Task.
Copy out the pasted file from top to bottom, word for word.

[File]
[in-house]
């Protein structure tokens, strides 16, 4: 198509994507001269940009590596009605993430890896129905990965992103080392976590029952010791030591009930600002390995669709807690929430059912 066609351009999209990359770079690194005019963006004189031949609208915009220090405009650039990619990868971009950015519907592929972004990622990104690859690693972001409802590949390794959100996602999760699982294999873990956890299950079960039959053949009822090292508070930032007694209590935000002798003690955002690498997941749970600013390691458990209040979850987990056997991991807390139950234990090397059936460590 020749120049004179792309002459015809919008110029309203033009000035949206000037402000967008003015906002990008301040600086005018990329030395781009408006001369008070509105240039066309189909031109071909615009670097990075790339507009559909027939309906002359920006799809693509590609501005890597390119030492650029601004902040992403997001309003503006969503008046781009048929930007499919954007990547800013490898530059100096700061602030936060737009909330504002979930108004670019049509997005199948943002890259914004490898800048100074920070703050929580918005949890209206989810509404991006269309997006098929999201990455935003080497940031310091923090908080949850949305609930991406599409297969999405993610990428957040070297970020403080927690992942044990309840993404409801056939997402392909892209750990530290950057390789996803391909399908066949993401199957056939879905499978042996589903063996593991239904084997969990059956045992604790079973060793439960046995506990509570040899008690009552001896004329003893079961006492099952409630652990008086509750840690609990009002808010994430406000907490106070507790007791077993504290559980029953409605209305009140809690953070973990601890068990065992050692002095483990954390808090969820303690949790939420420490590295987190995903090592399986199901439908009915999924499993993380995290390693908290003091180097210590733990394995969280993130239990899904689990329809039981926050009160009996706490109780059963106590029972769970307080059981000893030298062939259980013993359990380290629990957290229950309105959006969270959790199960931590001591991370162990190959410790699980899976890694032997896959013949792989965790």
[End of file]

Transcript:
[in-house]
């Protein structure tokens, strides 16, 4: 198509994507001269940009590596009605993430890896129905990965992103080392976590029952010791030591009930600002390995669709807690929430059912 066609351009999209990359770079690194005019963006004189031949609208915009220090405009650039990619990868971009950015519907592929972004990622990104690859690693972001409802590949390794959100996602999760699982294999873990956890299950079960039959053949009822090292508070930032007694209590935000002798003690955002690498997941749970600013390691458990209040979850987990056997991991807390139950234990090397059936460590 020749120049004179792309002459015809919008110029309203033009000035949206000037402000967008003015906002990008301040600086005018990329030395781009408006001369008070509105240039066309189909031109071909615009670097990075790339507009559909027939309906002359920006799809693509590609501005890597390119030492650029601004902040992403997001309003503006969503008046781009048929930007499919954007990547800013490898530059100096700061602030936060737009909330504002979930108004670019049509997005199948943002890259914004490898800048100074920070703050929580918005949890209206989810509404991006269309997006098929999201990455935003080497940031310091923090908080949850949305609930991406599409297969999405993610990428957040070297970020403080927690992942044990309840993404409801056939997402392909892209750990530290950057390789996803391909399908066949993401199957056939879905499978042996589903063996593991239904084997969990059956045992604790079973060793439960046995506990509570040899008690009552001896004329003893079961006492099952409630652990008086509750840690609990009002808010994430406000907490106070507790007791077993504290559980029953409605209305009140809690953070973990601890068990065992050692002095483990954390808090969820303690949790939420420490590295987190995903090592399986199901439908009915999924499993993380995290390693908290003091180097210590733990394995969280993130239990899904689990329809039981926050009160009996706490109780059963106590029972769970307080059981000893030298062939259980013993359990380290629990957290229950309105959006969270959790199960931590001591991370162990190959410790699980899976890694032997896959013949792989965790």